AUSTIN, Texas, January 22, 2010 (ENS) – Lower levels of air pollutants in four Texas cities prompted the Texas Commission on Environmental Quality to remove these chemicals from the state’s Air Pollutant Watch Lists, the agency said today. In the case of Corpus Christi, levels of benzene, the sole remaining air pollutant, are now low enough to warrant lifting the entire watch list.
As a result of lowered emissions, the air quality in the Lynchburg Ferry area of Houston, Texas City, Beaumont and Corpus Christi has improved, the commission says.
The TCEQ maintains Air Pollutant Watch Lists for areas of Texas where specific pollutants have been measured at levels that exceed the effects screening level for that compound. The ESL is a measured level at which no health effects would be expected, but readings above the level will trigger further investigation by the TCEQ.
When an area is placed on watch lists, it allows the TCEQ to focus agency resources such as facility inspections, field investigations, and enforcement activities on the area, and work with the regulated industry in the area to identify and reduce emissions.
Permitting of new or modified sources of these emissions undergo a more stringent review in watched areas.
“While these reductions are significant, it is important to realize that the TCEQ will continue to monitor these areas,” said Commissioner Buddy Garcia. “We must ensure that these reductions are permanent, and we will continue to work to reduce them further.”
“These reductions in levels of pollutants in the air reflect hard, dedicated work by the regulated community, citizens and staff of the TCEQ,” said Commissioner Carlos Rubinstein. “Most importantly, they mean that many Texans are breathing substantially healthier air.”
For Texas City the chemicals acrolein, butyraldehyde, and valeraldehyde will be removed from the watch list. These compounds were placed on the list due to odor complaints. The commission said that through working with industry, odor complaints have dropped to extremely low levels and ambient concentrations of these chemicals are at levels that are no longer expected to cause nuisance odor complaints.
For the other three cities, benzene, a human carcinogen, is the air pollutant being removed from the lists.
Benzene will be removed from the watch list for the Lynchburg Ferry area of Houston near the Houston Ship Channel. Benzene levels in the Lynchburg Ferry area have been dropping steadily since 2005, said the TCEQ.
In 2004, the TCEQ found concentrations of benzene at the Lynchburg Ferry at levels that if inhaled continuously over 70 years could result in 10 to 60 additional people in a population of one million contracting cancer. The TCEQ has said it wants every community in the state to have a cancer risk from pollution no greater than 10 in 1 million.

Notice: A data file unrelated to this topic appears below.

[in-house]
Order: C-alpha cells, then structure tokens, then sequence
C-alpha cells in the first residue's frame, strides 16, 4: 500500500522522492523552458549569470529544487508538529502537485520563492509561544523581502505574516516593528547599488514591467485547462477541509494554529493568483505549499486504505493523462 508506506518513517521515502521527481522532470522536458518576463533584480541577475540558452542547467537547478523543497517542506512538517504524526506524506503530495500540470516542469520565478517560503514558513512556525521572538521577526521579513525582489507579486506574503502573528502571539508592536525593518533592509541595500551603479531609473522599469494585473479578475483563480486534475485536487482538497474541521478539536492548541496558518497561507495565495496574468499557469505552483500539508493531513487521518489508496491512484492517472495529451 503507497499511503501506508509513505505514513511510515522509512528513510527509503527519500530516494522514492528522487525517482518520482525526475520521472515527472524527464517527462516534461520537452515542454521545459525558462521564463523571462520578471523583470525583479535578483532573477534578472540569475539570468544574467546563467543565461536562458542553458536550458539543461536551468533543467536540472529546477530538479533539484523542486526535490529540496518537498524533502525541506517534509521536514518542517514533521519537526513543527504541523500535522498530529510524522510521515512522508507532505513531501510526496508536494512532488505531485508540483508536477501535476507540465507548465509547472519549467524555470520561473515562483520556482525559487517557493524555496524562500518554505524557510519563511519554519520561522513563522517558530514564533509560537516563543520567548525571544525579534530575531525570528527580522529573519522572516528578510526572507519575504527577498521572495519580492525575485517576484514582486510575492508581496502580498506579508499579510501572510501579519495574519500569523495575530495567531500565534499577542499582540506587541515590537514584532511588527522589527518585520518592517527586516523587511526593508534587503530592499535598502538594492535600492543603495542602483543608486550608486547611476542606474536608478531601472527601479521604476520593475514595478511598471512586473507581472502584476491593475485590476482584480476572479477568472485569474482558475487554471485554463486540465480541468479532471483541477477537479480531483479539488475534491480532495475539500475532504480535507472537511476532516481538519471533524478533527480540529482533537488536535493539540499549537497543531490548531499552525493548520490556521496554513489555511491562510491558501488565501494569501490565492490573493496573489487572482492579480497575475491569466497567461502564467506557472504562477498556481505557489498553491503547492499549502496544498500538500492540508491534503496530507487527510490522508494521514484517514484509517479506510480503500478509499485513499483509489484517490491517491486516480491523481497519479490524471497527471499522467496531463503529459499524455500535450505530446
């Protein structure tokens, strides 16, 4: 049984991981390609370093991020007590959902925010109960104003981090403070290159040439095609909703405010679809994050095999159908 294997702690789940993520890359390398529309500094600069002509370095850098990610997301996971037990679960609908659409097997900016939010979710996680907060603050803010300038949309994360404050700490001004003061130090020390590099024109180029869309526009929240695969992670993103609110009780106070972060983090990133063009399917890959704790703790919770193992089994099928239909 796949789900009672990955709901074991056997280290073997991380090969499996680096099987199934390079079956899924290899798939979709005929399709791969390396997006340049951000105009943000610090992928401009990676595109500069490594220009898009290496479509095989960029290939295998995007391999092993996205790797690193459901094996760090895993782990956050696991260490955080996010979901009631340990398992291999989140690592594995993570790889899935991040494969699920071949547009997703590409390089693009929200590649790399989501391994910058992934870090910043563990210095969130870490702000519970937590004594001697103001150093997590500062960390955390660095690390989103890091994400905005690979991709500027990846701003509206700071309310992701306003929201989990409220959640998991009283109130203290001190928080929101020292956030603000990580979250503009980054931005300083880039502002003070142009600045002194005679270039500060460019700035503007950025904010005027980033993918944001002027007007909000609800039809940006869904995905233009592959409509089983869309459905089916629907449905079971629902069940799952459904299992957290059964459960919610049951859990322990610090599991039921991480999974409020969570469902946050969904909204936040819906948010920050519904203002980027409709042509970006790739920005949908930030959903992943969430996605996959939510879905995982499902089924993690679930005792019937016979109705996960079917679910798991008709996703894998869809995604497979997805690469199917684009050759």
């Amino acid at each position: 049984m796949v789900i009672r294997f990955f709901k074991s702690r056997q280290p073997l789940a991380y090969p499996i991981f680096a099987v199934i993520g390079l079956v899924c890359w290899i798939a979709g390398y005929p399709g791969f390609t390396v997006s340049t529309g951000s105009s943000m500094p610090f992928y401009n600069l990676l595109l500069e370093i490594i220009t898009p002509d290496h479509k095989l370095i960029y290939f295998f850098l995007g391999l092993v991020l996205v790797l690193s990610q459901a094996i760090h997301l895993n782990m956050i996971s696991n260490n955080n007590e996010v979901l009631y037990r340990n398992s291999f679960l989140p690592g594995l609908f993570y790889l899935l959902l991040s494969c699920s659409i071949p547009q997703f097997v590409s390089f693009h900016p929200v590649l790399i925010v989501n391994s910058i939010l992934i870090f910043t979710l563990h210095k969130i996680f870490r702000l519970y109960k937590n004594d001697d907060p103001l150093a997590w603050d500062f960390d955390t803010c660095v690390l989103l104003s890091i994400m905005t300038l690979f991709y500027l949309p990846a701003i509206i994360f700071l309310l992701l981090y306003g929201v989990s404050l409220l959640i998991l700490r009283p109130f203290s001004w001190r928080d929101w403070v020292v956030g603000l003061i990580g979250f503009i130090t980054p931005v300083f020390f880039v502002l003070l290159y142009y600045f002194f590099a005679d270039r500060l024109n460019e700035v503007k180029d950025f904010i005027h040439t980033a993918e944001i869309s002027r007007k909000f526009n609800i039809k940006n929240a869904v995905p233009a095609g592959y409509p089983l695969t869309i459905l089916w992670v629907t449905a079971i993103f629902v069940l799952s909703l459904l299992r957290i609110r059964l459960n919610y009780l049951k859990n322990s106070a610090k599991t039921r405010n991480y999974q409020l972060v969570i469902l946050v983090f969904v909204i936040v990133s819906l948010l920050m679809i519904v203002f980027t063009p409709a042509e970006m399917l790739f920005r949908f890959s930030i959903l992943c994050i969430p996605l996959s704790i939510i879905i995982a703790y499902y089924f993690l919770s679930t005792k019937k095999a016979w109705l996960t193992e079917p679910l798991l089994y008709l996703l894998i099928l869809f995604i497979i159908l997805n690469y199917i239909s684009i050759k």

The TCEQ said today that intense inspections, investigations, and enforcement; pollution reduction programs with industry; and coordination with the U.S. Coast Guard have resulted in benzene levels dropping 65 percent from 2005 through 2008. The current level of .9 parts per billion (ppb), is well below the effects screening level of 1.4 ppb.
In Harris County, where Houston is located, 74 percent of industrial benzene emissions are emitted by the organic chemical, petroleum refining, and petroleum bulk station and terminal industries, according to a May 2008 report by four citizens groups – the Galveston-Houston Association for Smog Prevention, Industry Professionals for Clean Air, Environmental Defense Fund, and the Environmental Integrity Project.
Benzene also will be removed from the watch list for Beaumont. A recent TCEQ health assessment for benzene indicates that the reported annual levels are below those of health concern.
For example, the latest year for which data is available, 2008, shows a reading just over .8 ppb, well below the 1.4 ppb ESL. The TCEQ is in the process of relocating the existing monitoring site to a residential area so it will be closer to the recently expanded ExxonMobil facility.
Benzene also will be removed from the Corpus Christi watch list – and because it is the only pollutant on the list, the entire Air Pollutant Watch List will be removed, the TCEQ said. Since 2002, benzene levels in Corpus Christi have been on a steady decline. In 2008, the benzene level was .9 ppb, well below the 1.4 ppb ESL.
“Texas continues to realize dramatic improvements in air quality for Texans,” said Chairman Bryan Shaw. “These improvements are the result of applying sound science and common sense to regulation, and we will continue to pursue these principles.”
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